Here is my problem:

Let $V$ be the vector space of polynomials of degree up to $2$.

and $T:V\rightarrow V$ be a linear transformation defined by the type:


Find the matrix form of this linear transformation. The base to find the matrix is $B=\{1,x,x^2\}$

I have seen in the past other exercises about finding the matrix of a linear transformation but they were all simpler and I have no idea how to proceed with this one. Any help will be appreciated.

  • $\begingroup$ To find a matrix, you need a basis $\endgroup$ – J. W. Tanner Sep 11 at 10:02
  • $\begingroup$ @J.W.Tanner Yes you are right. The exercise said to use the "usual basis" $B=\{1,x,x^2\}$ $\endgroup$ – michail vazaios Sep 11 at 10:05
  • $\begingroup$ How did you solve other similar exercises? Did you try doing precisely the same thing for this problem? Where did you get stuck? $\endgroup$ – HerrWarum Sep 11 at 10:06
  • $\begingroup$ @HerrWarum I've solved similar exercises where the type of the linear transformation was given explicitly. It was given like $T((x,y)^T)=(2x+y,x-y)^T$. Where I got stuck is that I can't the type(or such a type for this transformation). $\endgroup$ – michail vazaios Sep 11 at 10:12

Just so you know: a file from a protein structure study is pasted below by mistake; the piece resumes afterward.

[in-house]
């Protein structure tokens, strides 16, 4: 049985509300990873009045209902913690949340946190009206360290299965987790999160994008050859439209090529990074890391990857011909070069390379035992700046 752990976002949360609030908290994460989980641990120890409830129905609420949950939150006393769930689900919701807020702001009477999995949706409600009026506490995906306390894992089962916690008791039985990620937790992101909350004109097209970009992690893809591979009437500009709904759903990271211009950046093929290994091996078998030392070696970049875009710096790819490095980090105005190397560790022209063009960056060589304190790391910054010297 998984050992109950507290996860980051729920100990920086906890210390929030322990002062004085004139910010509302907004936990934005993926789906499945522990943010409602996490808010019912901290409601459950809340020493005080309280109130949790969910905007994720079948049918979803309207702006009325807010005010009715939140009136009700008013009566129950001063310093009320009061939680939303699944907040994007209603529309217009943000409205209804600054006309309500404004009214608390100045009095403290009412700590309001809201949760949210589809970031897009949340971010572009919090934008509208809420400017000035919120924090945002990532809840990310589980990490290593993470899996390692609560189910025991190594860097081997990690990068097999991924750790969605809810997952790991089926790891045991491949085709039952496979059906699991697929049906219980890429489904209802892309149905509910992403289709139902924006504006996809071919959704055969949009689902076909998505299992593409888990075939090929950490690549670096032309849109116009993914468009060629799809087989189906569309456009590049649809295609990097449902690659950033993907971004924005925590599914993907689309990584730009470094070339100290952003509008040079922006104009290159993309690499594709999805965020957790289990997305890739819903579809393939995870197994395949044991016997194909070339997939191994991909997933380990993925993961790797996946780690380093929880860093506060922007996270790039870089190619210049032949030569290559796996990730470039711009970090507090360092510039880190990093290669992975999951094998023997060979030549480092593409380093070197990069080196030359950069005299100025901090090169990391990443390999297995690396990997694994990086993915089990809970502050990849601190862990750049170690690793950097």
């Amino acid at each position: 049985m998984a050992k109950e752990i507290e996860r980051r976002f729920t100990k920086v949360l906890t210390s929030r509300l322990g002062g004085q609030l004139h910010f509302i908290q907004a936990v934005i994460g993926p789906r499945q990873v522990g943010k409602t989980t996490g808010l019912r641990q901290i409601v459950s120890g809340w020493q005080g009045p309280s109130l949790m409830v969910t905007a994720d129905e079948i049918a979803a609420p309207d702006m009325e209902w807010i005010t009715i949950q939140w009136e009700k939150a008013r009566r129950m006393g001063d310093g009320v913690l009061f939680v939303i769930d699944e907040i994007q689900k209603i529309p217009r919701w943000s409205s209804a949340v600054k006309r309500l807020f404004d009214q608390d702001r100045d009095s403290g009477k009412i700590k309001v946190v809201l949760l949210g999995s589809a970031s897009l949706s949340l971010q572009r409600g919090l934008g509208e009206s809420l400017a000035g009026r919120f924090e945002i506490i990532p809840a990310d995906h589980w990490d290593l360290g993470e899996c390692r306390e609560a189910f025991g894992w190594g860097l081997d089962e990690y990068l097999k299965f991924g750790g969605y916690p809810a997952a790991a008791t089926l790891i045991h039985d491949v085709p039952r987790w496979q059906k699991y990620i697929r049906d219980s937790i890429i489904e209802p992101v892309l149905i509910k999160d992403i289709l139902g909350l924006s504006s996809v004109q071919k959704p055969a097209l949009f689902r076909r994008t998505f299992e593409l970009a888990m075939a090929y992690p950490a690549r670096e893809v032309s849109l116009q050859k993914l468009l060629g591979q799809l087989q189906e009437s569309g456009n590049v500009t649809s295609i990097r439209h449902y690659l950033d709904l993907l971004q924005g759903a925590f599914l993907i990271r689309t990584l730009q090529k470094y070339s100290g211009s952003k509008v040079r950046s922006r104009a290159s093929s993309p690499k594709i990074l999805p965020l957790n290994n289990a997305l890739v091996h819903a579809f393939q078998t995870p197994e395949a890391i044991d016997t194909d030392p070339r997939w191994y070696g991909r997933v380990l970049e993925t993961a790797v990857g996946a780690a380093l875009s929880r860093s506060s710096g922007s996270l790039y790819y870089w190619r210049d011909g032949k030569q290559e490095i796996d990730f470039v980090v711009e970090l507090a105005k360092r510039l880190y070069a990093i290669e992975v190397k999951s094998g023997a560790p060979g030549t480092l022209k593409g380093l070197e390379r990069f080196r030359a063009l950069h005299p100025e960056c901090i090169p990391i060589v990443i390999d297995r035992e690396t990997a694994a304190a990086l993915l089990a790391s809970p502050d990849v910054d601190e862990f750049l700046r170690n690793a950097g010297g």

• $\begingroup$ To work out what this transformation does to the basis vectors, simply substitute $2x+1$ for $x$ in them. That’s what the transformation does. $\endgroup$ – amd Sep 11 at 17:17

This means $T(ax^2+bx+c)=(4ax^2+(4a+2b)x+a+b+c)$. Taking the bais as $(x^2,x,1)$, we can write $$T \begin{pmatrix} a \\ b \\c \end{pmatrix}= \begin{pmatrix} 4a \\ 4a+2b \\a+b+c \end{pmatrix} \Rightarrow \begin{pmatrix} 4 & 0 & 0 \\ 4 & 2 & 0 \\ 1 & 1 & 1 \end{pmatrix}\begin{pmatrix} a \\ b \\c \end{pmatrix}.$$ So the required $T$ matrix is $$T= \begin{pmatrix} 4 & 0 & 0 \\ 4 & 2 & 0 \\ 1 & 1 & 1 \end{pmatrix}.$$


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